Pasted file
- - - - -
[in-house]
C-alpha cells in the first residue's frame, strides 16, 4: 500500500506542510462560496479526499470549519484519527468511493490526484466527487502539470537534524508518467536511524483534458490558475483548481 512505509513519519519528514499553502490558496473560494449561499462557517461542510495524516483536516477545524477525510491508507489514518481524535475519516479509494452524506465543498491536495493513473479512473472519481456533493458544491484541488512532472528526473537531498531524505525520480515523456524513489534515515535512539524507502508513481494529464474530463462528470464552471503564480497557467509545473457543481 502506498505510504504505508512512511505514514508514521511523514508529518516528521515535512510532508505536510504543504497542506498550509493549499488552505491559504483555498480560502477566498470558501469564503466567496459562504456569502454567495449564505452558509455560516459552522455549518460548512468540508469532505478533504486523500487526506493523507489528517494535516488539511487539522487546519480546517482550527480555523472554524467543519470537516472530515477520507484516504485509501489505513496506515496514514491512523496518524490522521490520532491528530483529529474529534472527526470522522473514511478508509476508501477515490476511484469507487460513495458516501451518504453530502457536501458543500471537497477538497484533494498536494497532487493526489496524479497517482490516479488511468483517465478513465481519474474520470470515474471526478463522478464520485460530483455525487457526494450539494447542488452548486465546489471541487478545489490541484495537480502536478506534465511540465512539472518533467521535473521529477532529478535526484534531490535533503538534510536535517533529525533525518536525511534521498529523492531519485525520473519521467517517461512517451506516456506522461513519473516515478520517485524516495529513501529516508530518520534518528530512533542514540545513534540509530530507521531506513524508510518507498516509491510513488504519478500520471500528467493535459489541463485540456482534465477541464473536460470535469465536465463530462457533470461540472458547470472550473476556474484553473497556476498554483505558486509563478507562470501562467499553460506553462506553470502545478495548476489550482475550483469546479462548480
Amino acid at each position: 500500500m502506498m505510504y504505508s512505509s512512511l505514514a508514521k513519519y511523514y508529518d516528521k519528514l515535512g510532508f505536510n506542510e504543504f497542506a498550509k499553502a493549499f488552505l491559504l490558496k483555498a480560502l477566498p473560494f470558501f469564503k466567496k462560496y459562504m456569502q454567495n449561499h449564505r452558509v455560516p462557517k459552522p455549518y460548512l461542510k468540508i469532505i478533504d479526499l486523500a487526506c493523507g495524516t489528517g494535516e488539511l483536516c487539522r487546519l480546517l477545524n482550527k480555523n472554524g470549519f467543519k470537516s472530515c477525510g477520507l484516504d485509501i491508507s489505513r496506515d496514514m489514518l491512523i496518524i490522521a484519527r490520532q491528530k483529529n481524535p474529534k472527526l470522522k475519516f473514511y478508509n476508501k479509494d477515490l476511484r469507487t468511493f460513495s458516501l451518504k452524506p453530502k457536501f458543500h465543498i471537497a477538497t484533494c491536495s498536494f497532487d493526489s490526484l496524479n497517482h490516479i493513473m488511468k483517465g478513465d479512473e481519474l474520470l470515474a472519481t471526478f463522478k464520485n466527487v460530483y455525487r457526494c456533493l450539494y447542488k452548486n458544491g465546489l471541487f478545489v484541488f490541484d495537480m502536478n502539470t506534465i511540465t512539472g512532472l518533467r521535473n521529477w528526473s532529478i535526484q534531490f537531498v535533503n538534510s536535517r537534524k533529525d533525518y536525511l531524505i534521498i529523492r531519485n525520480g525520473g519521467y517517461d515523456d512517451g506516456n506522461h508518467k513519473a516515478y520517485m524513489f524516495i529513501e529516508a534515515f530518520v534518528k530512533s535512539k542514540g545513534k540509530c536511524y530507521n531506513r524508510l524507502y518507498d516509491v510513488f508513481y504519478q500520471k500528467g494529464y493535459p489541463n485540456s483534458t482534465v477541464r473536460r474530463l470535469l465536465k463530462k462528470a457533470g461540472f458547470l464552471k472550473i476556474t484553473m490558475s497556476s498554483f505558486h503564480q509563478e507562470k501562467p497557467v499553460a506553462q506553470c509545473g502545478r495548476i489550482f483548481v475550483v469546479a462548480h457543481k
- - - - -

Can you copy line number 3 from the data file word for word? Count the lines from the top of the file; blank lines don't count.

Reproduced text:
Amino acid at each position: 500500500m502506498m505510504y504505508s512505509s512512511l505514514a508514521k513519519y511523514y508529518d516528521k519528514l515535512g510532508f505536510n506542510e504543504f497542506a498550509k499553502a493549499f488552505l491559504l490558496k483555498a480560502l477566498p473560494f470558501f469564503k466567496k462560496y459562504m456569502q454567495n449561499h449564505r452558509v455560516p462557517k459552522p455549518y460548512l461542510k468540508i469532505i478533504d479526499l486523500a487526506c493523507g495524516t489528517g494535516e488539511l483536516c487539522r487546519l480546517l477545524n482550527k480555523n472554524g470549519f467543519k470537516s472530515c477525510g477520507l484516504d485509501i491508507s489505513r496506515d496514514m489514518l491512523i496518524i490522521a484519527r490520532q491528530k483529529n481524535p474529534k472527526l470522522k475519516f473514511y478508509n476508501k479509494d477515490l476511484r469507487t468511493f460513495s458516501l451518504k452524506p453530502k457536501f458543500h465543498i471537497a477538497t484533494c491536495s498536494f497532487d493526489s490526484l496524479n497517482h490516479i493513473m488511468k483517465g478513465d479512473e481519474l474520470l470515474a472519481t471526478f463522478k464520485n466527487v460530483y455525487r457526494c456533493l450539494y447542488k452548486n458544491g465546489l471541487f478545489v484541488f490541484d495537480m502536478n502539470t506534465i511540465t512539472g512532472l518533467r521535473n521529477w528526473s532529478i535526484q534531490f537531498v535533503n538534510s536535517r537534524k533529525d533525518y536525511l531524505i534521498i529523492r531519485n525520480g525520473g519521467y517517461d515523456d512517451g506516456n506522461h508518467k513519473a516515478y520517485m524513489f524516495i529513501e529516508a534515515f530518520v534518528k530512533s535512539k542514540g545513534k540509530c536511524y530507521n531506513r524508510l524507502y518507498d516509491v510513488f508513481y504519478q500520471k500528467g494529464y493535459p489541463n485540456s483534458t482534465v477541464r473536460r474530463l470535469l465536465k463530462k462528470a457533470g461540472f458547470l464552471k472550473i476556474t484553473m490558475s497556476s498554483f505558486h503564480q509563478e507562470k501562467p497557467v499553460a506553462q506553470c509545473g502545478r495548476i489550482f483548481v475550483v469546479a462548480h457543481k